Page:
In previous blogs, I’ve referred to the different perspectives on energy held by countries that do have reliable electricity supply, compared to those that do not.  In my blogs on  disruption and new retail models, I spoke about the likelihood for new models to rise in mature energy markets, and in my most recent post on transactional theory, I explored the nature of the relationships between energy retailing companies and their customers.

But in countries where the primary energy priority is connecting more people to reliable electricity, the perspective towards energy is very different. To understand this perspective, it is necessary to first understand the extent of the electrification gap. According to the International Energy Agency (IEA), 1.2 billion people around the world do not have access to electricity. This includes:

·         635 million people in Sub-Saharan Africa;

·         237 million people in India;

·         49 million people in Indonesia.

The question of fuel mix within newly electrifying countries

An economy and a population without access to power provide both a human and an economic challenge for governments.  Health and mortality statistics are highly correlated to electricity supply, and it is conventionally held that installing around 100 MW of new generation capacity can add around $1bn to a country’s Gross Domestic Product.  As governments seek to improve the lives of its citizens and stimulate economic growth, creating opportunities to improve electricity supply is critical. For these reasons, ambitious cumulative targets that total more than 200 GW of new capacity by 2020 have been announced in the above countries.

Central to the planning of these electrification programmes is the issue of the target fuel mix. Conversations usually focus on whether utility-scale renewables and natural gas will be included in electrification programmes which, for retail pricing reasons, have tended to be skewed towards coal, at least during the early planning phases.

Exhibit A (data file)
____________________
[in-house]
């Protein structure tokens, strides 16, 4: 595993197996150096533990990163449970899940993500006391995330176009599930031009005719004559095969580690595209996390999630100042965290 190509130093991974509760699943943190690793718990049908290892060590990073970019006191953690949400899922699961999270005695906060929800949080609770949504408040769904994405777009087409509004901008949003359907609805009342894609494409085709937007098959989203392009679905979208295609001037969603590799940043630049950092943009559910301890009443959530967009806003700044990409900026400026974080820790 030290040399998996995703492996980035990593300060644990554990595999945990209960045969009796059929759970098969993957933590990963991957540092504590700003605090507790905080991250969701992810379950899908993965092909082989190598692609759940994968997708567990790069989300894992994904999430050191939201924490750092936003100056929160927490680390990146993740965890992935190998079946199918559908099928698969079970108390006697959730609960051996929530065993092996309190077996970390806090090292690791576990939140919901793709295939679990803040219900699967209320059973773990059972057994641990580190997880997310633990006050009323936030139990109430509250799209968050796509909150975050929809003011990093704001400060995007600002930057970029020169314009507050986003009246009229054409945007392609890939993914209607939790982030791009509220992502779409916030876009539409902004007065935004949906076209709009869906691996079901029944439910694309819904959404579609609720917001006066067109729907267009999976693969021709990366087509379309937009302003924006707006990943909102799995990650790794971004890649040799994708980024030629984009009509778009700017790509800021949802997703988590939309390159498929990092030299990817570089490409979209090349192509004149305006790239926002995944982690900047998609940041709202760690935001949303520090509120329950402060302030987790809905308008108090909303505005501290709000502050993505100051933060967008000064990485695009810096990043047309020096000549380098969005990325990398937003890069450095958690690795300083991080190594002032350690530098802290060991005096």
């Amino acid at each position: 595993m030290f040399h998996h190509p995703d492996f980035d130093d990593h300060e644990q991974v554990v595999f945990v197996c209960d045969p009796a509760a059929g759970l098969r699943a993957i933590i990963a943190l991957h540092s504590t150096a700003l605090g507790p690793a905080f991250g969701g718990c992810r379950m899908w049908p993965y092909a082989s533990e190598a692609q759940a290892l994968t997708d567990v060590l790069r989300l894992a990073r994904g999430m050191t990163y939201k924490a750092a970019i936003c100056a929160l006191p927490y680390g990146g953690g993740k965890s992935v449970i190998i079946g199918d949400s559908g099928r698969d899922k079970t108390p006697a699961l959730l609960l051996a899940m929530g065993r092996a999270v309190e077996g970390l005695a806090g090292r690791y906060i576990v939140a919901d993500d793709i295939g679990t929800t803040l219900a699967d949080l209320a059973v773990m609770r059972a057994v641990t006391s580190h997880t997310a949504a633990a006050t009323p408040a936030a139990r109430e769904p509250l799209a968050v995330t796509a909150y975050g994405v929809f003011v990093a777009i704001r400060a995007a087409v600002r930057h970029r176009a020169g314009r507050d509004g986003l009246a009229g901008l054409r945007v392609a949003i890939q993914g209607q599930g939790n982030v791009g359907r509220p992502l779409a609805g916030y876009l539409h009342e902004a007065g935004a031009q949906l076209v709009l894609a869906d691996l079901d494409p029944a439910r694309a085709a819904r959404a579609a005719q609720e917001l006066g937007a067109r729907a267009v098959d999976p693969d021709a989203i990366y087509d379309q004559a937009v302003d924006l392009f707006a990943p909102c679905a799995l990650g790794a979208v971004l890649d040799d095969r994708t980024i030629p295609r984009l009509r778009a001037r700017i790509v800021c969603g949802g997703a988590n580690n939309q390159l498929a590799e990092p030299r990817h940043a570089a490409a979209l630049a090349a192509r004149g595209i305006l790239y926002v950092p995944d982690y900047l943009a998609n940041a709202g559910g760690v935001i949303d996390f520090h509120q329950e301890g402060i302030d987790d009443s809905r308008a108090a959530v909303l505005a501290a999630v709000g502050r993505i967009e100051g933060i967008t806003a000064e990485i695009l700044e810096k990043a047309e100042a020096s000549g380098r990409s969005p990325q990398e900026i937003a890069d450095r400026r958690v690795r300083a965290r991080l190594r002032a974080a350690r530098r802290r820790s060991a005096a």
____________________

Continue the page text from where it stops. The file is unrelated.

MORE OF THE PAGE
But as distributed energy and battery storage develop at an increasingly rapid pace, some are asking whether these countries would choose centralized generation at all.  In recent travels to London, Asia, Europe and the US, I am hearing educated discussions around whether new platforms could be created in developing countries to leverage small-scale batteries and solar power and reduce the need for trunk networks and large-scale centralized generation.  It’s an interesting question, and one that requires compassion for both the intentions and ultimate aims of government, as well as the difficulties of implementing any large-scale, technologically ambitious infrastructure program.

Two conditions before countries can ‘jump’ to distributed generation

Whether emerging countries can ‘jump a step’ and avoid centralized generation depends on the satisfaction of two pre-conditions:

1.     The technology must be deployable on a large scale and able to meet the population’s changing needs